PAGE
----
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July 28, 2014

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State-run program will give kindergarteners $50 start toward college savings

A new college savings plan is being rolled out, with the state putting $50 in an account of kindergarten students to encourage them to go on to higher education,

The pilot project will start by October in rural counties, and state Treasurer Kate Marshall says she hopes to expand it to Clark and Washoe counties later.

“We’ll see how it goes to make it statewide,” she said Thursday.

In Clark County, the Meadows Bank is contributing money for 80 students at the Agassi Charter School. In Washoe, there is a $20,000 grant from the Charles Schwab group to go to eight low-performing schools.

The state-run Nevada College Kick Start program is based on the idea that the initial $50 will gather interest and be available when the student enrolls at a college.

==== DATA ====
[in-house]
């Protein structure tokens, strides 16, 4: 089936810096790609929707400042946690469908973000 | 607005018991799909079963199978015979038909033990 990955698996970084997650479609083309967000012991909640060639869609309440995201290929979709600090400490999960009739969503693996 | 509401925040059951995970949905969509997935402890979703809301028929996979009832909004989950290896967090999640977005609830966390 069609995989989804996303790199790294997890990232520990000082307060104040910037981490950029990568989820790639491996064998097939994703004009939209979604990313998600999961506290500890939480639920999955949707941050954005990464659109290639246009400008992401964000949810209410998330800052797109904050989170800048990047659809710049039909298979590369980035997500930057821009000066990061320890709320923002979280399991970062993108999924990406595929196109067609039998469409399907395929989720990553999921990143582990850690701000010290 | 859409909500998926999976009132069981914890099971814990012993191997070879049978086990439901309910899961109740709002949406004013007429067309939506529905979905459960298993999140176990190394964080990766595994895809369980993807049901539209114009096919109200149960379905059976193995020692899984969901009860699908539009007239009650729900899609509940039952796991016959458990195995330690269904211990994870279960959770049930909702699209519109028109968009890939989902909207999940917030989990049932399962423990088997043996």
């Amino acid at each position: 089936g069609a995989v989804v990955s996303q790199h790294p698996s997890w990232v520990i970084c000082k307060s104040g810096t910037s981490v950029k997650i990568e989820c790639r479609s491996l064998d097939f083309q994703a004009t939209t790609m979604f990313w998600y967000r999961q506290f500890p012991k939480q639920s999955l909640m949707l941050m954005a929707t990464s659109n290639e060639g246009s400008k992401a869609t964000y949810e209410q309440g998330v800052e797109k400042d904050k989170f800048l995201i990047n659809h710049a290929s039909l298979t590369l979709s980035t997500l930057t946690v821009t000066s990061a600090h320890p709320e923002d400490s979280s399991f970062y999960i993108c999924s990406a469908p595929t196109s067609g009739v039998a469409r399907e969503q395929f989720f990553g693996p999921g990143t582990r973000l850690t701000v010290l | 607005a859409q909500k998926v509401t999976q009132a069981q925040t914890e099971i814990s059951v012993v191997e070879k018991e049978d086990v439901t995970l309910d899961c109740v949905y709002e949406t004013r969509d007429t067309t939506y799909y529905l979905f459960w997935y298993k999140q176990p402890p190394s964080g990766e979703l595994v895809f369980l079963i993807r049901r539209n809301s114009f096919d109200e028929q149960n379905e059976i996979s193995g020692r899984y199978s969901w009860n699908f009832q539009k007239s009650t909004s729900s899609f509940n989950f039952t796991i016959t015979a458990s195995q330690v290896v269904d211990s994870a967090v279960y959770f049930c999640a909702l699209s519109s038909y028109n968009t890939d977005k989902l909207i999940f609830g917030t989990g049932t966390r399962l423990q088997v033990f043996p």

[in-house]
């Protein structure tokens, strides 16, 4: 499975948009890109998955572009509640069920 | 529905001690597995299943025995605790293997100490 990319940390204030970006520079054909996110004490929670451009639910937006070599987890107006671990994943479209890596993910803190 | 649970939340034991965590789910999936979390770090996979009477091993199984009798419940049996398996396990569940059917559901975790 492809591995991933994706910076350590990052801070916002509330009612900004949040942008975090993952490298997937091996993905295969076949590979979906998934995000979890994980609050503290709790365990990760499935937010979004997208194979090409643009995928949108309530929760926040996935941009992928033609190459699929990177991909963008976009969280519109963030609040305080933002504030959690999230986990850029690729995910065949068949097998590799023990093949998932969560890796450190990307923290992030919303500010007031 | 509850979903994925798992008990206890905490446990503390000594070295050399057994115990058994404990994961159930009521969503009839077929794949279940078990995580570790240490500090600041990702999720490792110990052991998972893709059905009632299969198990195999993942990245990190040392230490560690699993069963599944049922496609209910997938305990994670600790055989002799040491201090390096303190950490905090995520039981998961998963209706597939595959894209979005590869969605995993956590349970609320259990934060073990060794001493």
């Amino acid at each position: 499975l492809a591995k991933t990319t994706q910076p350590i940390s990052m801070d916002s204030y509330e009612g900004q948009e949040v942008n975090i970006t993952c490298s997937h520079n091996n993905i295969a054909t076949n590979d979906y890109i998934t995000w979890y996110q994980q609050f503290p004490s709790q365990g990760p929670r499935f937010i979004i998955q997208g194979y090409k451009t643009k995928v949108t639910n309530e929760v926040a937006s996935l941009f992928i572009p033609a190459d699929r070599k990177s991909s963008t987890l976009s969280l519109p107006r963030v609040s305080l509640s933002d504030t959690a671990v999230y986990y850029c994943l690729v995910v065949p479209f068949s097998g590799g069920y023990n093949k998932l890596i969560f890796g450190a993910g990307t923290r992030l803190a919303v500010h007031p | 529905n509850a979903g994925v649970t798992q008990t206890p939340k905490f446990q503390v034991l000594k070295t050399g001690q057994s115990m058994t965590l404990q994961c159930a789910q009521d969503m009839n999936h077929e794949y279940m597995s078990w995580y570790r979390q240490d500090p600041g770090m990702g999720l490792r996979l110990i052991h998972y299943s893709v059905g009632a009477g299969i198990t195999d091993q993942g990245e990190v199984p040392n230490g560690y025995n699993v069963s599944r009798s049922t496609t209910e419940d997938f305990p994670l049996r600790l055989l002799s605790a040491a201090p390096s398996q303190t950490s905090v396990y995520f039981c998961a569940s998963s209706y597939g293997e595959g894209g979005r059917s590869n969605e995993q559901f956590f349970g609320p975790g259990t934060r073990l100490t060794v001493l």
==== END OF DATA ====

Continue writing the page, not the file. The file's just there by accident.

Marshall said students with college saving accounts are more likely to go on to school after high school graduation.

“We’re on the cutting edge in this,” Marshall said. Similar programs are starting in San Francisco, Cleveland and Jacksonville, Miss.

There are no taxpayer funds involved, Marshall said, adding it will be financed through grants, private sponsorships and program management fees.

If the student doesn’t go on to college by age 25, the money will revert to the fund and the individual will not be able to use it for other purposes.

The program is waiting for the student count this month to start setting up the $50 accounts.

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